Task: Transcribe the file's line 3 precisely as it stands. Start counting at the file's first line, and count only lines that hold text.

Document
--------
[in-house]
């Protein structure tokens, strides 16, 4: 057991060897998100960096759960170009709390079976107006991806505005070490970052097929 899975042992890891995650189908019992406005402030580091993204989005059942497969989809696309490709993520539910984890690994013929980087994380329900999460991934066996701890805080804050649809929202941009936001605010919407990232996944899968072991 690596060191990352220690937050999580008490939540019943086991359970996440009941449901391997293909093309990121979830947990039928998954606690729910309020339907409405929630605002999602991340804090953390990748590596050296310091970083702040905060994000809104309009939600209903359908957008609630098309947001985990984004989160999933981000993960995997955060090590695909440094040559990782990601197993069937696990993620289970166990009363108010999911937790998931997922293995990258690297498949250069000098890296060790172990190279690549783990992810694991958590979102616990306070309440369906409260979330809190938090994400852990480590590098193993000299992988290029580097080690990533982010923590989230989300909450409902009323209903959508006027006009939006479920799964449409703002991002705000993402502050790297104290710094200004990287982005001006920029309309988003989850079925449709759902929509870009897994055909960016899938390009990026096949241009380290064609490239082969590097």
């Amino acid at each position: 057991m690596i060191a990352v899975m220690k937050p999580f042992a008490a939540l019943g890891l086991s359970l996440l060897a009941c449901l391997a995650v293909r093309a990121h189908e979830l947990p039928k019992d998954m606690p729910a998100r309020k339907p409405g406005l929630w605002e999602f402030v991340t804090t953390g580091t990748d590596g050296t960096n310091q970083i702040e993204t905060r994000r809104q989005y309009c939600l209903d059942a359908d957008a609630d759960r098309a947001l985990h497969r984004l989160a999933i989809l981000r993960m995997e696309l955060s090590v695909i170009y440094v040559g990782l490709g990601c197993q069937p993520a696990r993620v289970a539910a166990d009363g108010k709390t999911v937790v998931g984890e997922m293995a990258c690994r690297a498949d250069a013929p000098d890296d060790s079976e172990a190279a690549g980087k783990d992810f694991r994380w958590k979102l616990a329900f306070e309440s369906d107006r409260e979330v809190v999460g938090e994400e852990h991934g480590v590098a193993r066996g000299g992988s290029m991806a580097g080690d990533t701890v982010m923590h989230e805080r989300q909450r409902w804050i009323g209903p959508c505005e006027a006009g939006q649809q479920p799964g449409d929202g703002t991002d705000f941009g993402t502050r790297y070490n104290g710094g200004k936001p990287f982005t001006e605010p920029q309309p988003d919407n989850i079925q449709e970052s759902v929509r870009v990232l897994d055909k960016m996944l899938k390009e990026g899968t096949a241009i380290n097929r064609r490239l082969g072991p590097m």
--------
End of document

């Amino acid at each position: 057991m690596i060191a990352v899975m220690k937050p999580f042992a008490a939540l019943g890891l086991s359970l996440l060897a009941c449901l391997a995650v293909r093309a990121h189908e979830l947990p039928k019992d998954m606690p729910a998100r309020k339907p409405g406005l929630w605002e999602f402030v991340t804090t953390g580091t990748d590596g050296t960096n310091q970083i702040e993204t905060r994000r809104q989005y309009c939600l209903d059942a359908d957008a609630d759960r098309a947001l985990h497969r984004l989160a999933i989809l981000r993960m995997e696309l955060s090590v695909i170009y440094v040559g990782l490709g990601c197993q069937p993520a696990r993620v289970a539910a166990d009363g108010k709390t999911v937790v998931g984890e997922m293995a990258c690994r690297a498949d250069a013929p000098d890296d060790s079976e172990a190279a690549g980087k783990d992810f694991r994380w958590k979102l616990a329900f306070e309440s369906d107006r409260e979330v809190v999460g938090e994400e852990h991934g480590v590098a193993r066996g000299g992988s290029m991806a580097g080690d990533t701890v982010m923590h989230e805080r989300q909450r409902w804050i009323g209903p959508c505005e006027a006009g939006q649809q479920p799964g449409d929202g703002t991002d705000f941009g993402t502050r790297y070490n104290g710094g200004k936001p990287f982005t001006e605010p920029q309309p988003d919407n989850i079925q449709e970052s759902v929509r870009v990232l897994d055909k960016m996944l899938k390009e990026g899968t096949a241009i380290n097929r064609r490239l082969g072991p590097m």